Brut Squad, our bone-dry IPA is on shelves in Minnesota now!
What is a Brut IPA? Think dry, aromatic IPA with very little residual sugar. We’ve stripped down the malt bill on this one to really let the hops shine.
Head Brewer Niko Tonks, on his decision to brew a Brut IPA:
Really, with this one, I just wanted to try out making a Brut IPA. Most beer trends, to me, seem to come with one downside or another (usually related to the overuse of adjuncts or the reliance on sweetness), and Brut IPA, to me, is just exactly what I’d want in an IPA, to begin with, so it’s cool to have it be a thing people are seeking out. It’s a fun beer to brew, also, which helps. I think one of the interesting, and sometimes frustrating, thing about IPAs is that the style has expanded to be an entire category, and new things are always coming and going. Oftentimes these new trends take the form of “more is more”— the attractive thing about Brut IPA is that it seems more interested in stripping things away and providing a sensory experience more focused on the hops themselves. Dry, effervescent, and aromatic are things that I would always hope to use to describe an IPA (or really, a beer in general), so getting to focus on them is fun for us.
Our goal with Brut Squad was to produce a beer that’s primarily recognizable as a killer, super aromatic IPA. We stripped the malt bill down as far as we could, and added a whole bunch of Citra Cryo and Idaho 7 hops, which make for a tropical, citrus, lemon-y beer that’s easy to crush.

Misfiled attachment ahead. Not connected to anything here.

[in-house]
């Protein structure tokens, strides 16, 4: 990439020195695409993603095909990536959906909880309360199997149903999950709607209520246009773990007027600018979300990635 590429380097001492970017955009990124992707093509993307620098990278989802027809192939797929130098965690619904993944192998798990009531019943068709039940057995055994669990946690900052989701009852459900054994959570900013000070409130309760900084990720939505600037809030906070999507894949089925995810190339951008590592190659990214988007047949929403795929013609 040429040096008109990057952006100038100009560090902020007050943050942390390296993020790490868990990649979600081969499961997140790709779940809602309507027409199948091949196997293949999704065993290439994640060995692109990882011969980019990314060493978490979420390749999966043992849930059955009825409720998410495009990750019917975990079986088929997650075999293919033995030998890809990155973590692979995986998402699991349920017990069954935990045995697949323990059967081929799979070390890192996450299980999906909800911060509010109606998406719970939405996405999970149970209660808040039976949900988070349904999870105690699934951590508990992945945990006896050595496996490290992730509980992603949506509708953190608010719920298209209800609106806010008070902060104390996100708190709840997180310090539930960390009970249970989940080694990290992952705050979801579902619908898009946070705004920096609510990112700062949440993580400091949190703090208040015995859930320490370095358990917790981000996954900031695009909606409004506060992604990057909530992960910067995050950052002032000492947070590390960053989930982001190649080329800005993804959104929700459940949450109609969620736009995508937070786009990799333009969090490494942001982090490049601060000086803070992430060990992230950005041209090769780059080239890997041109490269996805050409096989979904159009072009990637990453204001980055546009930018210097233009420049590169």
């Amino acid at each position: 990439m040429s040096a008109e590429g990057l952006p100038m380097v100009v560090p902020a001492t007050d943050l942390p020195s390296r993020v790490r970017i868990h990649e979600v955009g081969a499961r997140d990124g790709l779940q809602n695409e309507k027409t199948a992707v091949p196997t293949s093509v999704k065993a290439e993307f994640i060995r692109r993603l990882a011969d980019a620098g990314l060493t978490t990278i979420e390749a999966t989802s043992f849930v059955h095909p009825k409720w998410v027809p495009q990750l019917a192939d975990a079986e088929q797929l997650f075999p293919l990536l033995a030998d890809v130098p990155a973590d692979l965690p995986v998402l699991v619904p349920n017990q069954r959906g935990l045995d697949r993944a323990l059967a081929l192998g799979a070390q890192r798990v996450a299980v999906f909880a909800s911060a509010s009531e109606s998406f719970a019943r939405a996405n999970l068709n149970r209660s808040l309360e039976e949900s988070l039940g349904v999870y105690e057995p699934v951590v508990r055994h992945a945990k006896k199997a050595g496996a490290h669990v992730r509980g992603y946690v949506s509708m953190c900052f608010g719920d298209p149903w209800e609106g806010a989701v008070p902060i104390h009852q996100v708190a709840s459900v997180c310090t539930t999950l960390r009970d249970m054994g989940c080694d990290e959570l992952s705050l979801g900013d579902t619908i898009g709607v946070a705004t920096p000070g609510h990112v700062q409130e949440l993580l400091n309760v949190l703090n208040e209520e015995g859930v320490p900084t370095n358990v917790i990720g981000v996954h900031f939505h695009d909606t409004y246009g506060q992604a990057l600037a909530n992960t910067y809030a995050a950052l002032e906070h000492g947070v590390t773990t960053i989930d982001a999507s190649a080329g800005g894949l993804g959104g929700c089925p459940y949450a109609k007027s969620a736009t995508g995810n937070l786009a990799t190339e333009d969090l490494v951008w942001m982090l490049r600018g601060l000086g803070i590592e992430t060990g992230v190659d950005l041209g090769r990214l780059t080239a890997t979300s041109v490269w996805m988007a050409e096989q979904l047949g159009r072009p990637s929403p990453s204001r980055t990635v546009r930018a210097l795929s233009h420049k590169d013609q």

“Brut IPA and Light beer have a lot in common”
One really fun thing about Brut IPAs is that they are the lowest sugar, lowest carb, lowest calorie IPAs out there. A 12oz serving of Brut Squad has something like 0.5 grams of carbohydrates more than a Bud Light, for example. Brut IPA and light beer have a lot in common — trying to drive down the finishing gravity/residual sugar in a beer as much as is humanly possible, using a specialized enzyme which is much more effective than the enzymes naturally present in malted barley at turning starches into simple sugars. Yeast are only able to eat certain forms of sugar, and with most beers and most yeast strains they will hit a wall after a while, and be unable to completely digest all of the available sugar. When you add this special enzyme to a fermentation, it moves ahead of the yeast, breaking all of the sugars in the beer down into their simplest forms. This means that yeast can completely digest the sugar that is there, and produce the driest, highest alcohol environment possible, given the starting sugar concentration. In practice, what this means is that your typical Brut IPA will be dry as a bone, with zero residual sweetness, which means that bitterness is pushed towards the fore. We’ve intentionally kept the bitterness level in Brut Squad to a low level, which allows for a balance between dryness and hop aroma without being a punishingly bitter beer.
Read More about the birth of Brut IPA’s in this article from Punch.